Whatever you want, I surrender to You.
Whatever it takes, I am willing to do.
You know I am weak, so I’m leaning on You
To give me the power for yielding to You.
Whatever I’ve gained I now count it as loss.
I want to surrender whatever the cost.
Whatever I’ve cherished can never come close
To knowing you, Jesus, and loving You most.
These are the words I wrote in my journal during the Restore Retreat last October. The retreat was a life-changing experience. In the quiet setting of the retreat center, I was able to be still and really listen with my heart to the deep truths that God had for me. It had been a while since I had such meaningful instruction from the Word of God. The lessons delved deep into the scriptures, shedding light on the cultural context of the passages and on the definitions of the words in the original Greek. The Passover meal that we shared also aroused my interest in the land and customs of Israel. I hungered for more.
A month after the retreat, when I “accidentally” stumbled on information about a tour to Israel, I casually mentioned it to my husband. Tim had frequently expressed a desire to go to the Holy Land, but, my response was usually, “Not me. It’s not on my list. It’s way too dangerous.” But Tim took that little bit of information about the tour and pursued it. Then he announced that he was going---was I coming along? (I don’t think he would have actually left me behind, but sometimes I need a little extra push to make a decision.) We met with the tour leader and discussed the details of the trip. She related something that a Jewish man told her on her previous tour. He said, “No one just comes to Israel. You are invited by God, and you decide to answer the invitation.”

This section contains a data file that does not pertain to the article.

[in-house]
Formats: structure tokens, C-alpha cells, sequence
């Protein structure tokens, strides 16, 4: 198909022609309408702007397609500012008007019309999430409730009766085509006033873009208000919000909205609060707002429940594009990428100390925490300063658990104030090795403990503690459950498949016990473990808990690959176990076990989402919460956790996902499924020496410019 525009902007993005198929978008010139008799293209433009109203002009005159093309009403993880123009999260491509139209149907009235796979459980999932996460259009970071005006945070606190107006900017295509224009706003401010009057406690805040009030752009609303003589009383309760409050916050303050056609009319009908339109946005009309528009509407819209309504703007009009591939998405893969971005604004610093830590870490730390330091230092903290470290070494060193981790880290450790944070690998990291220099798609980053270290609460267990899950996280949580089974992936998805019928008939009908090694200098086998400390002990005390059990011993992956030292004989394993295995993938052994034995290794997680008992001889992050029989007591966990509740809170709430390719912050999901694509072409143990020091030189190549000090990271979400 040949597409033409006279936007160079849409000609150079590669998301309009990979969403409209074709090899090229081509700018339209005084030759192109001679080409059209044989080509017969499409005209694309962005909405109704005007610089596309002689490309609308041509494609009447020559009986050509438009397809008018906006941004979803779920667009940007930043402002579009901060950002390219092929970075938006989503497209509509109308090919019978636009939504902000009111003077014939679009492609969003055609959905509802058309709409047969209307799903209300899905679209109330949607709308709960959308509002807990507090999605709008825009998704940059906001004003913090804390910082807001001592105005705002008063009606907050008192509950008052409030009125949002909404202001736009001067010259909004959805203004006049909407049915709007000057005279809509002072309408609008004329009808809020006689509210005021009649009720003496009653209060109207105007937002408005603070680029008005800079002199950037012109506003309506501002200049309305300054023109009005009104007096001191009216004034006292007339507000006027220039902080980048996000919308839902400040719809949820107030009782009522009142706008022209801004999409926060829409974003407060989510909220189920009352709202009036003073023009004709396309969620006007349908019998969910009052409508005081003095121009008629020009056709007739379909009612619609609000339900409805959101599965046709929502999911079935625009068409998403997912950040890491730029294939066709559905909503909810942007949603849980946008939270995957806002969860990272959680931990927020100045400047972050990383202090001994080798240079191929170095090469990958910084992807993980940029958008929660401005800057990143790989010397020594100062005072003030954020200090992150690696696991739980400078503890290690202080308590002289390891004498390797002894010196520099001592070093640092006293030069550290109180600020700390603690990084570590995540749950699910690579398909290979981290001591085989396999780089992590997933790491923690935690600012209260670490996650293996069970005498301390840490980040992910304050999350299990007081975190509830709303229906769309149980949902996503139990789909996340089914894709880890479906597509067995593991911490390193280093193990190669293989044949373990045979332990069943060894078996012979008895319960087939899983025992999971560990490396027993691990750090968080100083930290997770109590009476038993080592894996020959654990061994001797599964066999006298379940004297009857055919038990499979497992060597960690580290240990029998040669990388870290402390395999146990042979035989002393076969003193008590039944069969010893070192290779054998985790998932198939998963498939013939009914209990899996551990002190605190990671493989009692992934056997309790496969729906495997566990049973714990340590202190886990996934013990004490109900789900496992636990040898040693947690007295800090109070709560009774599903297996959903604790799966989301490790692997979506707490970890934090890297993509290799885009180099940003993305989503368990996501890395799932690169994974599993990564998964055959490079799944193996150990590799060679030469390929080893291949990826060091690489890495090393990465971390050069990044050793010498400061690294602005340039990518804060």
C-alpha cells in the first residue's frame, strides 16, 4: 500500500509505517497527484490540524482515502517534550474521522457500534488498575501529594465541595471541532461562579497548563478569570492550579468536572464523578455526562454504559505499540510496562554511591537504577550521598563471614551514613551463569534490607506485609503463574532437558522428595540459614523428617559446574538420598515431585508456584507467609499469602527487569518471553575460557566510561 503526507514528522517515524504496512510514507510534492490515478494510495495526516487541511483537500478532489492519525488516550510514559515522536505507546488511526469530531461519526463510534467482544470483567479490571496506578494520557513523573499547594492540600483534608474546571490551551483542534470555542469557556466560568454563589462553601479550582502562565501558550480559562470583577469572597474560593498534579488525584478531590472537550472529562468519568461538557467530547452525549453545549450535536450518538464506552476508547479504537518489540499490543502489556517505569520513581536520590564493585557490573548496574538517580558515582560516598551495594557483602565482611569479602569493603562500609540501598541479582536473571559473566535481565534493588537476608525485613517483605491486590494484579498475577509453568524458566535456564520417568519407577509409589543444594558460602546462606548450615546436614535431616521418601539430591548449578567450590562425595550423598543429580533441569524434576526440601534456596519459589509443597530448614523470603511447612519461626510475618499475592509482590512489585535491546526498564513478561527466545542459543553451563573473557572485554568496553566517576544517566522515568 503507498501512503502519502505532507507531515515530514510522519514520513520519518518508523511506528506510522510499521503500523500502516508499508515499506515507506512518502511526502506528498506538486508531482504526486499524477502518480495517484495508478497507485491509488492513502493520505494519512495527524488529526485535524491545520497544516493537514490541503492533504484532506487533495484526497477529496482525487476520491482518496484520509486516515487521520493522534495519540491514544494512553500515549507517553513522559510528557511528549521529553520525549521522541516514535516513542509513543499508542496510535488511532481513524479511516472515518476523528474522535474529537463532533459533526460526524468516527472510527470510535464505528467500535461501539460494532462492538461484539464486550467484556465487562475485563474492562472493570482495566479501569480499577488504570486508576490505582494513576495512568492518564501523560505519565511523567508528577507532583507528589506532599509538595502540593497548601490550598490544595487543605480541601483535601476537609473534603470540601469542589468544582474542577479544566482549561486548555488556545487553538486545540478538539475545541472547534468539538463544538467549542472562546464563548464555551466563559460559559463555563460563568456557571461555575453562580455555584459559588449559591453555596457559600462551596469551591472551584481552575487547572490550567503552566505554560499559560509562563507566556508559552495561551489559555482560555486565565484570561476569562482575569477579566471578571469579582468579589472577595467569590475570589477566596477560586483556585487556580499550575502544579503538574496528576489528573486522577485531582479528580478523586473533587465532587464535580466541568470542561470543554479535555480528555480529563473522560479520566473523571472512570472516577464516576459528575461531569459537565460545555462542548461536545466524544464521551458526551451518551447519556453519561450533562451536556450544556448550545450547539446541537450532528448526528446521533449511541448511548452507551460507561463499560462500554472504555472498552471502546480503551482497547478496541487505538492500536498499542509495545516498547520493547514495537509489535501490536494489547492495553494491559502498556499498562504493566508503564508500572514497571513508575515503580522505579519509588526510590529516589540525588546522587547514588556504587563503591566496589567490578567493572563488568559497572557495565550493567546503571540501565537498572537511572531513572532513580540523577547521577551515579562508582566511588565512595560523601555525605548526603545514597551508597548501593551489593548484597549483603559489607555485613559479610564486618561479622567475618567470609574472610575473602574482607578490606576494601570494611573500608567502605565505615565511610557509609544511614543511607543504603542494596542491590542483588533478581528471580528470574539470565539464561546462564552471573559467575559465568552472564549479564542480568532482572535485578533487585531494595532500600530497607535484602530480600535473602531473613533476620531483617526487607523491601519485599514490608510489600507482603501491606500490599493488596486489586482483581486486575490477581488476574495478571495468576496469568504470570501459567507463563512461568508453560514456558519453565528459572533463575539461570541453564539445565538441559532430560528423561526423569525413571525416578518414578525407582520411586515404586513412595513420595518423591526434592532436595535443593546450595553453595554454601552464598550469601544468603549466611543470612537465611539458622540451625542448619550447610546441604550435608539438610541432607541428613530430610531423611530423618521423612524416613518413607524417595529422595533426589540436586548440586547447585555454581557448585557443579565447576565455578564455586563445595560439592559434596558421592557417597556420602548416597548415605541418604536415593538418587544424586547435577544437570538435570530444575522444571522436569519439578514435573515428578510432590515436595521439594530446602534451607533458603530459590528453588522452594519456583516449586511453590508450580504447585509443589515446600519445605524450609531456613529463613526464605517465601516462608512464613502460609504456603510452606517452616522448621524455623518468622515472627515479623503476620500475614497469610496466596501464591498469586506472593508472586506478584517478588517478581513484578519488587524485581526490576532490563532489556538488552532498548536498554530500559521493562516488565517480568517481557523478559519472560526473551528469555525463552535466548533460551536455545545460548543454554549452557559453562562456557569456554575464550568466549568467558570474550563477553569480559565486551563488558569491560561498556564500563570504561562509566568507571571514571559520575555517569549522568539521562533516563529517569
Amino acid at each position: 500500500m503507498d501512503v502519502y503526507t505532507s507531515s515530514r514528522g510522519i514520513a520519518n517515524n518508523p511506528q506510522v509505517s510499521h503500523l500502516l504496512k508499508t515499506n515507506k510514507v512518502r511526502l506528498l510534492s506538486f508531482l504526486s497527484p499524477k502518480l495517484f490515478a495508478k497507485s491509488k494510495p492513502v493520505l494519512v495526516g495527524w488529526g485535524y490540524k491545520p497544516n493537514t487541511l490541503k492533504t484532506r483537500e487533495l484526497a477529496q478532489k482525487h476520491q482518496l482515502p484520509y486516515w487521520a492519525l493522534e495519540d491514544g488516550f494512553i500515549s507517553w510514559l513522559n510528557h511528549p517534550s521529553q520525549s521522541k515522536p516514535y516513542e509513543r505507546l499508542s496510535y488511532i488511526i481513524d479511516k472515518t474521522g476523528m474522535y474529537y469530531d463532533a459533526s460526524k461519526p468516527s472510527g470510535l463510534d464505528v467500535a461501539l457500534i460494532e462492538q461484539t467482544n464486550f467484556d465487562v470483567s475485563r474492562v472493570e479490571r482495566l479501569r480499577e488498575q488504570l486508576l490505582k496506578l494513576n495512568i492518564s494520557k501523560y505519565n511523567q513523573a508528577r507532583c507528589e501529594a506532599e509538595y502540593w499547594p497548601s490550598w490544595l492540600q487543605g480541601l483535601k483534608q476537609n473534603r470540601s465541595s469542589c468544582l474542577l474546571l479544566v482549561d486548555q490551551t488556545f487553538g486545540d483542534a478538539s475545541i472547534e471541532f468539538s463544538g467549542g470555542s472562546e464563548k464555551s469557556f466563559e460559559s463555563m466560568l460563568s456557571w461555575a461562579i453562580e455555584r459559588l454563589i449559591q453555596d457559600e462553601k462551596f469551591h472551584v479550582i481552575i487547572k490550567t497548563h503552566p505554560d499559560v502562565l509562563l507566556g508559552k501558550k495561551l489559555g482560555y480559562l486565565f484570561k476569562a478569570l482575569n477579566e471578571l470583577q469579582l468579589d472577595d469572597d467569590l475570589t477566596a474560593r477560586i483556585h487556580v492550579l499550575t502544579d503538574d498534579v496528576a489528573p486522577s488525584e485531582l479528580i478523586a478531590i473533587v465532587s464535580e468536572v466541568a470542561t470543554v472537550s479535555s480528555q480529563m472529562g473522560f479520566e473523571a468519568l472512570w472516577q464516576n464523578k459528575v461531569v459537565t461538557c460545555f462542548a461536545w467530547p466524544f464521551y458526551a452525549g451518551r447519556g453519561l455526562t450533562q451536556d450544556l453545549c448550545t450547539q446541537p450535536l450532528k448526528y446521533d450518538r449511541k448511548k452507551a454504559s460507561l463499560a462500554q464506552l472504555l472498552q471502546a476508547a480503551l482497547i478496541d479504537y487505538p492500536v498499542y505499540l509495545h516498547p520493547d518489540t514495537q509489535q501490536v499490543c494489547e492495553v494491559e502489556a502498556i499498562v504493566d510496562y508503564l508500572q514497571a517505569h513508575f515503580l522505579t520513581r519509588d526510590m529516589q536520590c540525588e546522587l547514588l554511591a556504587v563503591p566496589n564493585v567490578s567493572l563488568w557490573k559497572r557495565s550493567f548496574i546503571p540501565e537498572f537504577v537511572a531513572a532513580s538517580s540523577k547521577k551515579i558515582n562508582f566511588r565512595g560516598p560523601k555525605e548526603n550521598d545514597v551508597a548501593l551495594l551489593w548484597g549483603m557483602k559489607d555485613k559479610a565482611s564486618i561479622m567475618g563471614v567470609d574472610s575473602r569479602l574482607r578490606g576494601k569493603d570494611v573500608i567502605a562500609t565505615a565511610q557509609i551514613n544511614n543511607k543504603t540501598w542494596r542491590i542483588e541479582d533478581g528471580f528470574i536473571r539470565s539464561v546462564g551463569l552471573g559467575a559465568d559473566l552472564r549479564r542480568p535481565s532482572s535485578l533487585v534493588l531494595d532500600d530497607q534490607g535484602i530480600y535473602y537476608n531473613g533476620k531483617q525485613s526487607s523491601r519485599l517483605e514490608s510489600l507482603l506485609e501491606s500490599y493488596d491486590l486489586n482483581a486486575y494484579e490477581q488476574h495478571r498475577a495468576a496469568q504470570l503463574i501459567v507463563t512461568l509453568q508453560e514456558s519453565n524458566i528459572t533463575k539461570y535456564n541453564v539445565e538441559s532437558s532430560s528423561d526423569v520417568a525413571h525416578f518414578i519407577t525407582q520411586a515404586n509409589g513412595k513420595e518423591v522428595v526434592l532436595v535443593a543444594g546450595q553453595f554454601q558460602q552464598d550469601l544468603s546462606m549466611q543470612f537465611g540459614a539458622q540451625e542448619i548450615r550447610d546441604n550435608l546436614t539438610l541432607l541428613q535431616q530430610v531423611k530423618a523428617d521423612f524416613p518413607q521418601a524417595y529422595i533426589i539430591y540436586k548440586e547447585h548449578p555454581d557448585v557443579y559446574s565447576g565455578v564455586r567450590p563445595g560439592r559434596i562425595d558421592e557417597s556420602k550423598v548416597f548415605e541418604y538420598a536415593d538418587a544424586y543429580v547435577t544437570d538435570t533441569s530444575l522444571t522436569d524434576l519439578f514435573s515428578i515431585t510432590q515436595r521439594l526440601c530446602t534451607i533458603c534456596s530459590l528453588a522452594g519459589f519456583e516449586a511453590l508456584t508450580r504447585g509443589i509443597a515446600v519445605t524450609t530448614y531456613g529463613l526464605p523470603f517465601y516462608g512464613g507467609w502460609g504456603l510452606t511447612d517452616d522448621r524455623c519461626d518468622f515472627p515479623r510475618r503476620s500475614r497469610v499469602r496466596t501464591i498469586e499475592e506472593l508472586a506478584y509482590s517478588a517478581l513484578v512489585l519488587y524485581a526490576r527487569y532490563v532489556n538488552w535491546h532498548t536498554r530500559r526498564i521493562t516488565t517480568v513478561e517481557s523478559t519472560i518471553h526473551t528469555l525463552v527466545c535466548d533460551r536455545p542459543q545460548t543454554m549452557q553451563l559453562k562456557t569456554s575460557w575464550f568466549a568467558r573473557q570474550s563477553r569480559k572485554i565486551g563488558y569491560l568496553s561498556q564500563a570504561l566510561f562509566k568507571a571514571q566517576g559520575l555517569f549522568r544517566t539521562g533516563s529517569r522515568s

It was as if Jesus was saying to me, “Do you want to know me better? Then come and see where I lived when I was on the earth. Come and visit my old neighborhood.”
The trip was flawless. Not once did I feel fearful or even nervous, for I felt God’s hand of protection on our group the entire time. What a thrill to set foot in the place where it all began….where God began His relationship with man, where the patriarchs and prophets lived and preached and witnessed miracles in their midst. It was such a joy to travel along the rocky paths that Jesus, the rabbi, walked with His disciples, teaching them through parables and object lessons along the way. Seeing the city of Jerusalem and the surrounding landscape helped me to envision what it might have been like to watch Jesus pray in the Garden of Gethsemane and struggle down that road to the cross. Our Jewish guide helped us to understand eastern culture and thinking, giving new meaning to events in the Bible. I gained a deep appreciation of how God has dealt with the nation Israel over the centuries, and how even now prophesies are still being fulfilled, for He is still at work. The trip was an exhilarating “mountaintop” experience that gave me a greater reverence for the awesome God of Israel and for the Son who suffered and died for me.
If the trip to Israel was a mountaintop experience, illness was certainly a dark valley. I clung to God’s word with the belief that there is somehow a purpose in all of this. I wanted to draw closer to the Savior, to experience His presence, and to hear His voice. But I really didn’t feel His presence. Sometimes I wondered if I was just talking to an imaginary friend. If He was speaking to me, I couldn’t hear Him because the pain was screaming so loudly and the enemy was constantly taunting me, saying, “God has abandoned you. He is finished with you. You are useless. Your life is over.”